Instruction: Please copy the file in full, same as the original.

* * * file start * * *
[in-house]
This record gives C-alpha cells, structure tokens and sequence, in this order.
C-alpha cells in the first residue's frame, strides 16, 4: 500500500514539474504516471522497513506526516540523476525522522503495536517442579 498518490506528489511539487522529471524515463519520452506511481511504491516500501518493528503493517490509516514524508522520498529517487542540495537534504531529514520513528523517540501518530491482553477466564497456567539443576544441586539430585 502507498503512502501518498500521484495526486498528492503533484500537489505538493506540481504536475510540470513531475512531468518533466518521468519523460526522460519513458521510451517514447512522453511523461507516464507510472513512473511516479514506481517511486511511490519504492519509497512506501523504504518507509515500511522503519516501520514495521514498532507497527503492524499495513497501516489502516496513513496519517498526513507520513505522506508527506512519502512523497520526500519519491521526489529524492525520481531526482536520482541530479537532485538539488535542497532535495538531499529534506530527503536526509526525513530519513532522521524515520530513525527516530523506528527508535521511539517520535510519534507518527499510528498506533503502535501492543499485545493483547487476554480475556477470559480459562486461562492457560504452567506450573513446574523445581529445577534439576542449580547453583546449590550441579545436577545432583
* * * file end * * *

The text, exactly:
[in-house]
This record gives C-alpha cells, structure tokens and sequence, in this order.
C-alpha cells in the first residue's frame, strides 16, 4: 500500500514539474504516471522497513506526516540523476525522522503495536517442579 498518490506528489511539487522529471524515463519520452506511481511504491516500501518493528503493517490509516514524508522520498529517487542540495537534504531529514520513528523517540501518530491482553477466564497456567539443576544441586539430585 502507498503512502501518498500521484495526486498528492503533484500537489505538493506540481504536475510540470513531475512531468518533466518521468519523460526522460519513458521510451517514447512522453511523461507516464507510472513512473511516479514506481517511486511511490519504492519509497512506501523504504518507509515500511522503519516501520514495521514498532507497527503492524499495513497501516489502516496513513496519517498526513507520513505522506508527506512519502512523497520526500519519491521526489529524492525520481531526482536520482541530479537532485538539488535542497532535495538531499529534506530527503536526509526525513530519513532522521524515520530513525527516530523506528527508535521511539517520535510519534507518527499510528498506533503502535501492543499485545493483547487476554480475556477470559480459562486461562492457560504452567506450573513446574523445581529445577534439576542449580547453583546449590550441579545436577545432583